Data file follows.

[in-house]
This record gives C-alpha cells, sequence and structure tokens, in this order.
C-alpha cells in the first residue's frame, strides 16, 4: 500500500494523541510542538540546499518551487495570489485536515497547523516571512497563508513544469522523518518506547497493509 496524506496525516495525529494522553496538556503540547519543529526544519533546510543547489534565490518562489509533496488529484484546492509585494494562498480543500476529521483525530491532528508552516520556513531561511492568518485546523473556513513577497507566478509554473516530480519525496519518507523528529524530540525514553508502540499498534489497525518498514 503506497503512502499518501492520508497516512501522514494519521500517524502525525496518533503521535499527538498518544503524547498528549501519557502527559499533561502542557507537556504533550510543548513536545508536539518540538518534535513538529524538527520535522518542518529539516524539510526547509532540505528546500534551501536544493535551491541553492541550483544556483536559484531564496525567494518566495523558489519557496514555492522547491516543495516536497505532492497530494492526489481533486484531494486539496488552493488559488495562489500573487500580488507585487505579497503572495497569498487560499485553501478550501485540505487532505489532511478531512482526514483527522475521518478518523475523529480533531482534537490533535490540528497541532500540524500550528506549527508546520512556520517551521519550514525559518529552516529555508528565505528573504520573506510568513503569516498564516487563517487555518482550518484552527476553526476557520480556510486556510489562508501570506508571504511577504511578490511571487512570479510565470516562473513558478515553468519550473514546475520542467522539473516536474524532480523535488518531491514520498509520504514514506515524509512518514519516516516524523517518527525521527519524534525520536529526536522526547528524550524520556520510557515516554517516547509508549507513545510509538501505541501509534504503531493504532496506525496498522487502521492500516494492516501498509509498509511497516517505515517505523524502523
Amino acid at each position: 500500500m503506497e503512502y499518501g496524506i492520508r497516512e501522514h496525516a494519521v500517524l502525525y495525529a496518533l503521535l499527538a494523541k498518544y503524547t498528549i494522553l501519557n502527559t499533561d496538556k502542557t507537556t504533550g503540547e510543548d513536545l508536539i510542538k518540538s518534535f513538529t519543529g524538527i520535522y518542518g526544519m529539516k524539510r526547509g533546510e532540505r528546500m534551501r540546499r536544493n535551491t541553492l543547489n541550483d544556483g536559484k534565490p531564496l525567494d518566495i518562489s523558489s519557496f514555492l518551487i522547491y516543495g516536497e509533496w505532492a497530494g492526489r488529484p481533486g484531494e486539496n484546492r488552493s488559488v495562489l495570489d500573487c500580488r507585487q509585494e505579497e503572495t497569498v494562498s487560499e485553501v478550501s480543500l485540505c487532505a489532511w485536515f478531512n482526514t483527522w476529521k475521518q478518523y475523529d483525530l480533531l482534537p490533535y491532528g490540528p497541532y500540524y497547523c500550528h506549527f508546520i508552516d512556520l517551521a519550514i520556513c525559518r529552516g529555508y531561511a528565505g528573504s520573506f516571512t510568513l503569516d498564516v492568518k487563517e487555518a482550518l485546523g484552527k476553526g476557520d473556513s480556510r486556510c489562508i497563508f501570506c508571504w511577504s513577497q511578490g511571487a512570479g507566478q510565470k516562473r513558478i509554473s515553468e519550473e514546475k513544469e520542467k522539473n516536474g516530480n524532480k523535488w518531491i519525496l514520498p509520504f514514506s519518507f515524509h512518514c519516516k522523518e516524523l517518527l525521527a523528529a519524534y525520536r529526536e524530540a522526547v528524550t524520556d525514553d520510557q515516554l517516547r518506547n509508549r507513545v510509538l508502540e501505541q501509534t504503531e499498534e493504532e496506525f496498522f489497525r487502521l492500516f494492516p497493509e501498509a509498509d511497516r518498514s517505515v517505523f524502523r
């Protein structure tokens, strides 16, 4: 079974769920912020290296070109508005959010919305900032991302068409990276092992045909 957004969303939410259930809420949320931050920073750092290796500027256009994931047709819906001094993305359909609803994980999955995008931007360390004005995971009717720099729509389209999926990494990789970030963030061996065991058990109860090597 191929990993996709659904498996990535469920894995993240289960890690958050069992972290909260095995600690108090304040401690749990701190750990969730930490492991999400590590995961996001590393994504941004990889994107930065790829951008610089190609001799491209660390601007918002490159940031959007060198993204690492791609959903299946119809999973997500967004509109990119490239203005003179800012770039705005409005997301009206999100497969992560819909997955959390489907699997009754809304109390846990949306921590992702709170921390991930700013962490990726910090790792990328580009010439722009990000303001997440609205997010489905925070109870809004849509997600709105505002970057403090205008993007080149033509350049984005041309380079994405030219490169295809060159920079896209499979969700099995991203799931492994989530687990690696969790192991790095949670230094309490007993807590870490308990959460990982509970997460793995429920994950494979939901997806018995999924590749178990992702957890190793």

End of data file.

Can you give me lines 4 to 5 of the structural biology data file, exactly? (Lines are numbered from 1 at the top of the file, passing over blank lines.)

Amino acid at each position: 500500500m503506497e503512502y499518501g496524506i492520508r497516512e501522514h496525516a494519521v500517524l502525525y495525529a496518533l503521535l499527538a494523541k498518544y503524547t498528549i494522553l501519557n502527559t499533561d496538556k502542557t507537556t504533550g503540547e510543548d513536545l508536539i510542538k518540538s518534535f513538529t519543529g524538527i520535522y518542518g526544519m529539516k524539510r526547509g533546510e532540505r528546500m534551501r540546499r536544493n535551491t541553492l543547489n541550483d544556483g536559484k534565490p531564496l525567494d518566495i518562489s523558489s519557496f514555492l518551487i522547491y516543495g516536497e509533496w505532492a497530494g492526489r488529484p481533486g484531494e486539496n484546492r488552493s488559488v495562489l495570489d500573487c500580488r507585487q509585494e505579497e503572495t497569498v494562498s487560499e485553501v478550501s480543500l485540505c487532505a489532511w485536515f478531512n482526514t483527522w476529521k475521518q478518523y475523529d483525530l480533531l482534537p490533535y491532528g490540528p497541532y500540524y497547523c500550528h506549527f508546520i508552516d512556520l517551521a519550514i520556513c525559518r529552516g529555508y531561511a528565505g528573504s520573506f516571512t510568513l503569516d498564516v492568518k487563517e487555518a482550518l485546523g484552527k476553526g476557520d473556513s480556510r486556510c489562508i497563508f501570506c508571504w511577504s513577497q511578490g511571487a512570479g507566478q510565470k516562473r513558478i509554473s515553468e519550473e514546475k513544469e520542467k522539473n516536474g516530480n524532480k523535488w518531491i519525496l514520498p509520504f514514506s519518507f515524509h512518514c519516516k522523518e516524523l517518527l525521527a523528529a519524534y525520536r529526536e524530540a522526547v528524550t524520556d525514553d520510557q515516554l517516547r518506547n509508549r507513545v510509538l508502540e501505541q501509534t504503531e499498534e493504532e496506525f496498522f489497525r487502521l492500516f494492516p497493509e501498509a509498509d511497516r518498514s517505515v517505523f524502523r
């Protein structure tokens, strides 16, 4: 079974769920912020290296070109508005959010919305900032991302068409990276092992045909 957004969303939410259930809420949320931050920073750092290796500027256009994931047709819906001094993305359909609803994980999955995008931007360390004005995971009717720099729509389209999926990494990789970030963030061996065991058990109860090597 191929990993996709659904498996990535469920894995993240289960890690958050069992972290909260095995600690108090304040401690749990701190750990969730930490492991999400590590995961996001590393994504941004990889994107930065790829951008610089190609001799491209660390601007918002490159940031959007060198993204690492791609959903299946119809999973997500967004509109990119490239203005003179800012770039705005409005997301009206999100497969992560819909997955959390489907699997009754809304109390846990949306921590992702709170921390991930700013962490990726910090790792990328580009010439722009990000303001997440609205997010489905925070109870809004849509997600709105505002970057403090205008993007080149033509350049984005041309380079994405030219490169295809060159920079896209499979969700099995991203799931492994989530687990690696969790192991790095949670230094309490007993807590870490308990959460990982509970997460793995429920994950494979939901997806018995999924590749178990992702957890190793």